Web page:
New Zealand's fifth-biggest lender, GE Capital New Zealand, said yesterday that its net profit rose by 29 per cent to $149 million in calendar 2011, mostly due to a reduction in bad debt and through cost control.
The company is involved in providing finance for customers of Noel Leeming and Harvey Norman, and has close commercial links with state-owned Kiwibank and online trading platform Trade Me.
GE Capital in New Zealand and Australia last year exited the home lending market when it sold A$5 billion worth of loans to Pepper Australia.
Yesterday's profit did not take into account a $15 million loss on the sale of its New Zealand home mortgage book and operating income fell by 4 per cent to $412 million, mostly reflecting its exit from home lending.
Alongside consumer finance, GE Capital is heavily involved in commercial lending.
It also has Custom Fleet, which operates New Zealand's biggest vehicle leasing fleet with the police as a major customer.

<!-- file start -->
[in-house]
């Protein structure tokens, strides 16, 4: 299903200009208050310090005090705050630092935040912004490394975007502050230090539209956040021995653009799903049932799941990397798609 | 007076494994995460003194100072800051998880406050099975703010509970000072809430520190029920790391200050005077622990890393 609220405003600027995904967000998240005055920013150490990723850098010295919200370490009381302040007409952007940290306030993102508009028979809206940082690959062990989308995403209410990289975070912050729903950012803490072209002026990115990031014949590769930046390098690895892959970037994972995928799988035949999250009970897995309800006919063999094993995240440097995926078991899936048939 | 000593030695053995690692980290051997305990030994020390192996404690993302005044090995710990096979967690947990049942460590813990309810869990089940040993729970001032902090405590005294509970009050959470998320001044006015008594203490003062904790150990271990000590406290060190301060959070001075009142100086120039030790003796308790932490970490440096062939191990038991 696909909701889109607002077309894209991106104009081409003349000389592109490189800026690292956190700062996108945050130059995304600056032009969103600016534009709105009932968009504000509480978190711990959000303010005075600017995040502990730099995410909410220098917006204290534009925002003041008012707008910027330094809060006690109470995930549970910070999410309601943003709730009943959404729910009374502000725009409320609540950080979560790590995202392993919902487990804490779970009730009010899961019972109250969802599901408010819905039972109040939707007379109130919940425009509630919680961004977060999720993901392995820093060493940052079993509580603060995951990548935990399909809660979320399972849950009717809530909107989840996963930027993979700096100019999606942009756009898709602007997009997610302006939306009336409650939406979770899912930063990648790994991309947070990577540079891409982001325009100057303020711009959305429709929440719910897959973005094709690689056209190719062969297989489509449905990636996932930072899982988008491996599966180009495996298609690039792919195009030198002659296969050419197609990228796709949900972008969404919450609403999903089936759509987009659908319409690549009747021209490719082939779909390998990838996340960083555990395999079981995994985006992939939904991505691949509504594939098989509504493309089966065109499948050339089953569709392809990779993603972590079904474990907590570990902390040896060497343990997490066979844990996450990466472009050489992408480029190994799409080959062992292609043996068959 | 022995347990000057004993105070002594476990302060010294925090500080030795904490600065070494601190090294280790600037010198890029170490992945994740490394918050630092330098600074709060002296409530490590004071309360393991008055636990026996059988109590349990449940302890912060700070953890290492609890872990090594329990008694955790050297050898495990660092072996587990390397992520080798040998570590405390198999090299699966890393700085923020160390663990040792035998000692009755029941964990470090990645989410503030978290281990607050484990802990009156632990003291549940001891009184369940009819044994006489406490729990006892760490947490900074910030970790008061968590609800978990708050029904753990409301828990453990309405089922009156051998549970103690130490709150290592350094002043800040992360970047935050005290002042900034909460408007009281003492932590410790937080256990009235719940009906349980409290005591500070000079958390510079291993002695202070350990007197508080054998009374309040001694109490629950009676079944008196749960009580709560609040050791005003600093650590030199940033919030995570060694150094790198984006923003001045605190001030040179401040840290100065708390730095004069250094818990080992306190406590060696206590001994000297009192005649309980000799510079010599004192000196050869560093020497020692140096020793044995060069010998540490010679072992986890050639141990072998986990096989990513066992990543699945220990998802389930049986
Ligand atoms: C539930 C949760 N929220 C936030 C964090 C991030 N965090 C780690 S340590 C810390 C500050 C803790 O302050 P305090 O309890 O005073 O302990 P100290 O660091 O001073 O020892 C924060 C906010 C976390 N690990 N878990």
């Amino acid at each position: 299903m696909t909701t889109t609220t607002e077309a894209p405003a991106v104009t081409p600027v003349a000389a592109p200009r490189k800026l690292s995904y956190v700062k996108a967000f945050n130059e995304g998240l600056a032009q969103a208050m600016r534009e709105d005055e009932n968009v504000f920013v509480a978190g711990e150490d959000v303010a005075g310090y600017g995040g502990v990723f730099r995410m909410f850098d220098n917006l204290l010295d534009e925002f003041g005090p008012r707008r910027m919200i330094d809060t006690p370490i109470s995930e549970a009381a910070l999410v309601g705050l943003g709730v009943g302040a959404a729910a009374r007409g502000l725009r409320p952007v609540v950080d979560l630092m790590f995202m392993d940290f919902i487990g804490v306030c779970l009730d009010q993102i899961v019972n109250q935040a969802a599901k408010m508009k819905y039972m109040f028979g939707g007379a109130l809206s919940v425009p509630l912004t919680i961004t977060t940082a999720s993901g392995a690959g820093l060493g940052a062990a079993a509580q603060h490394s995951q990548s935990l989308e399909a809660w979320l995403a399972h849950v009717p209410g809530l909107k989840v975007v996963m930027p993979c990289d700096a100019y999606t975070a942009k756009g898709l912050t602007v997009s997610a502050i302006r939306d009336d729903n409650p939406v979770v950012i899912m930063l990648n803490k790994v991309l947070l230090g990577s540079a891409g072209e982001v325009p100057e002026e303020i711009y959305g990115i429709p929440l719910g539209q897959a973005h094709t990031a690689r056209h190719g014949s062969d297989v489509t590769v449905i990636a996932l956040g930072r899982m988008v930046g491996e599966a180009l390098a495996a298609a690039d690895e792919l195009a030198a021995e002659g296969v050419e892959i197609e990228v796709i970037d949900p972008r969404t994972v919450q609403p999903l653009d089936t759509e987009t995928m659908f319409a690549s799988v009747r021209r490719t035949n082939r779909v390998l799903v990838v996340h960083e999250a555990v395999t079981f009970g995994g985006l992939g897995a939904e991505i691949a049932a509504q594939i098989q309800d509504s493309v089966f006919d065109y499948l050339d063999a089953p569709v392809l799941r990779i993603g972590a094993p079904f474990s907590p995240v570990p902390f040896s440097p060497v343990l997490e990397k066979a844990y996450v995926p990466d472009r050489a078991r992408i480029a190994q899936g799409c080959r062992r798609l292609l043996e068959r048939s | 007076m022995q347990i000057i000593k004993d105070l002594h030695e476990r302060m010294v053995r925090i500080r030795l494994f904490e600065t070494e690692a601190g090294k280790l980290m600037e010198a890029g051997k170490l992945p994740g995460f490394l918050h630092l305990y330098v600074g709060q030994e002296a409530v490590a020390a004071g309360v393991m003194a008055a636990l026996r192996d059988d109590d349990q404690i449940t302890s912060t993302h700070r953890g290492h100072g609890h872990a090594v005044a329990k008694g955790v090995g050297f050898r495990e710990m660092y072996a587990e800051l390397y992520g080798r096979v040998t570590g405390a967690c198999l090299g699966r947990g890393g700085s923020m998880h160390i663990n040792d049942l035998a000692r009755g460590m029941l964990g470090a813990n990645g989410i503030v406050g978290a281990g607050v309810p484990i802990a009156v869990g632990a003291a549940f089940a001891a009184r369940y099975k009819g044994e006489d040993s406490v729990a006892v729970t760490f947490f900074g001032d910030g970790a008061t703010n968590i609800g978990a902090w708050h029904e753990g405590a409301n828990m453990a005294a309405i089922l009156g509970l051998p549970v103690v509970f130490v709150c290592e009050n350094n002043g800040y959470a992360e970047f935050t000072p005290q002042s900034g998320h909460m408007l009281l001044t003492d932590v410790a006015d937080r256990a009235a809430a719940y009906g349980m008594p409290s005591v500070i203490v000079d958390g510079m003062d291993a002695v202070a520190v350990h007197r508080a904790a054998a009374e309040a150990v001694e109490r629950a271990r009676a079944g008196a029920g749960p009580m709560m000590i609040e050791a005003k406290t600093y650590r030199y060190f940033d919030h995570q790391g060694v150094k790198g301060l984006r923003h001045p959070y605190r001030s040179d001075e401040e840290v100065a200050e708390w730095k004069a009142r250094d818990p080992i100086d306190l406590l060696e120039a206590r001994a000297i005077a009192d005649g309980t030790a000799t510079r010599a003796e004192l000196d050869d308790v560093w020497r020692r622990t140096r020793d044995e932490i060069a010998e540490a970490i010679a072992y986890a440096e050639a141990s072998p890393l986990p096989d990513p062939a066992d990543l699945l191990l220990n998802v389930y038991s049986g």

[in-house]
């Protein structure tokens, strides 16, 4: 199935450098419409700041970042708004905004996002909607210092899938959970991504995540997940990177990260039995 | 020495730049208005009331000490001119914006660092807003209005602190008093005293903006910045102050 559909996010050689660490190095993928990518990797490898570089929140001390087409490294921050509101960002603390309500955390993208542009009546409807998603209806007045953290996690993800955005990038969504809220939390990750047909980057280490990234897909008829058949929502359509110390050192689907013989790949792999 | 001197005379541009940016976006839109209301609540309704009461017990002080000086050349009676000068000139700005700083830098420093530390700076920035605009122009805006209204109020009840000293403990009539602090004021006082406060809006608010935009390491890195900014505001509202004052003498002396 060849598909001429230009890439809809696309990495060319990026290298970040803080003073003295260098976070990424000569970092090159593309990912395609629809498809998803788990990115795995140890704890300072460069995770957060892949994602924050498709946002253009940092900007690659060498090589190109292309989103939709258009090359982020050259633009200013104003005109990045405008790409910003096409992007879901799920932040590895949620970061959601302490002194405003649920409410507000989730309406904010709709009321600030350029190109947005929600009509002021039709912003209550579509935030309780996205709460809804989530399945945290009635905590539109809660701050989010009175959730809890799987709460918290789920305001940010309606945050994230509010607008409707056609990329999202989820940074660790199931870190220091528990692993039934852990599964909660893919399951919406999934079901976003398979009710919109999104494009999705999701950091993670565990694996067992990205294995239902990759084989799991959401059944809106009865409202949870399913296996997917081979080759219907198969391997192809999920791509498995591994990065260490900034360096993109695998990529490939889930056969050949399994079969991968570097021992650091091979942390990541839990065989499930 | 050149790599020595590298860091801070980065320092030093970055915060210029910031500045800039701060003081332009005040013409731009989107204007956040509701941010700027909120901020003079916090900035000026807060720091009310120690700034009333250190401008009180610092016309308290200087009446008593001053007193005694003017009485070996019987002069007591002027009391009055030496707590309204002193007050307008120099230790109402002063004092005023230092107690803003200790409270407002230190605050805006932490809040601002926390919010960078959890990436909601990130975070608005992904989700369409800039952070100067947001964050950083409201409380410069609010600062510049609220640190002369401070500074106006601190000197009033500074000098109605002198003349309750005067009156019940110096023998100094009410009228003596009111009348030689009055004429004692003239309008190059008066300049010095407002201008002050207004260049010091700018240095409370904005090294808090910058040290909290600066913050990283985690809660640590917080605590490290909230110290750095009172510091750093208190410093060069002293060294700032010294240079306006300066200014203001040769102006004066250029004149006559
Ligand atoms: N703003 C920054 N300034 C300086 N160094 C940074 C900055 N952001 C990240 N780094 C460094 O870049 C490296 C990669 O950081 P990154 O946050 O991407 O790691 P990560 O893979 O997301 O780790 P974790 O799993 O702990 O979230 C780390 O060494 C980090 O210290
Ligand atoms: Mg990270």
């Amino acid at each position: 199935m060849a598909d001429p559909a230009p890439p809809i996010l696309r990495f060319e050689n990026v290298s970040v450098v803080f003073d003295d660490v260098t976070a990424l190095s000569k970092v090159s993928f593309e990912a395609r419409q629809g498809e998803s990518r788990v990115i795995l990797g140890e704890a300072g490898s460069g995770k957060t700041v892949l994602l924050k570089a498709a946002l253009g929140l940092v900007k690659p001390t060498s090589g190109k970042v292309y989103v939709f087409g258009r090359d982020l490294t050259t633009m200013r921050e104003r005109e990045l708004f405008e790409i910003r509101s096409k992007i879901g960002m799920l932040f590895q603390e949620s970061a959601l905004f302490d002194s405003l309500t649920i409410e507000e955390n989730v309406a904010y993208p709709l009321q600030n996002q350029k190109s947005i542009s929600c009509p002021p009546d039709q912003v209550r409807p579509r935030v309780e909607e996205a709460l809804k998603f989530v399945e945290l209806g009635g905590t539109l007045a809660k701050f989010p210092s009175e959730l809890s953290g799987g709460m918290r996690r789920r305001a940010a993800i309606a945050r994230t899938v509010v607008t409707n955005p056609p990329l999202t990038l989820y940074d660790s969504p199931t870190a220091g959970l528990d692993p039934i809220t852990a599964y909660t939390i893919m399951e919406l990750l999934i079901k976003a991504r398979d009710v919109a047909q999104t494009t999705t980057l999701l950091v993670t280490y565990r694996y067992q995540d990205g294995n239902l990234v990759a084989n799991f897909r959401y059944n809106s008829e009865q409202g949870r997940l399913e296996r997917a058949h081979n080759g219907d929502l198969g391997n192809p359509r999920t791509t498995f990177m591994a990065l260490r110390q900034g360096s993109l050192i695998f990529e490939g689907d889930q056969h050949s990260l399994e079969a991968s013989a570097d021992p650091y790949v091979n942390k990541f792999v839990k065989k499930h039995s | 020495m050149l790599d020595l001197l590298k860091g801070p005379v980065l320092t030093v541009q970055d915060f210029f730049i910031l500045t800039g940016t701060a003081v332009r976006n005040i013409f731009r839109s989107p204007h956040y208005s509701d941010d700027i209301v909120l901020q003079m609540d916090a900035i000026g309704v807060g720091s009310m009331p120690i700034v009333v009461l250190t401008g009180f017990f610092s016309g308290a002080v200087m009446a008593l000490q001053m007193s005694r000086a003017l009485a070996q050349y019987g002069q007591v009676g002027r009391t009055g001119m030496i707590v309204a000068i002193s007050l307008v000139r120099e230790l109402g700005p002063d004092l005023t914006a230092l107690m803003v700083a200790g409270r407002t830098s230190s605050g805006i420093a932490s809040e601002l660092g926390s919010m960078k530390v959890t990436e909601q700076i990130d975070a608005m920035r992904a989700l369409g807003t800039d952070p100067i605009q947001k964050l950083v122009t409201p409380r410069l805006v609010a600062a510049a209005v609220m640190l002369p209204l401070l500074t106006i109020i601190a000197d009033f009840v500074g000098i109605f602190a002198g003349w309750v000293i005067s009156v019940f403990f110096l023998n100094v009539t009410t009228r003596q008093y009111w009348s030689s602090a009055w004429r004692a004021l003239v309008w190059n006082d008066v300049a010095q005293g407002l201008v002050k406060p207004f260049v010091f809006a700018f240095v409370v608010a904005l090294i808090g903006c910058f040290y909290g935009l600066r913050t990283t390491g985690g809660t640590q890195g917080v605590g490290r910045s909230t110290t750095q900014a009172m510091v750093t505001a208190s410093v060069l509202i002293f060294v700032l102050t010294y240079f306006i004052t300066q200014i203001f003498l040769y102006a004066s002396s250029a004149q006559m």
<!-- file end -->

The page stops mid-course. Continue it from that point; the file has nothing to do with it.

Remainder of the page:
The company's loan impairments fell by 58 per cent to $33 million while costs were relatively flat. Consumer lending was up 18 per cent and commercial lending up 15 per cent.
Paul Dowling, principal analyst at Sydney's East and Partners - a banking research and advisory firm - said the result showed that GE Capital had "recalibrated" its business model over the past 18 months.
Last year, GE Capital launched its Gem Visa credit card, which has picked up 80,000 new accounts.
It also picked up parts of South Canterbury Finance's loan book in the form of Face Finance.
GE Capital NZ's managing director, Aaron Baxter, said the company would seek to grow its business "organically" but with an eye on acquisitions. He said GE Capital was going to position itself in what it defines as the midmarket - companies with turnovers between $2 million and $50 million.
The company also planned to be more aggressive in the agricultural lending sector and to take a more active part in businesses associated with rebuilding activity in Christchurch.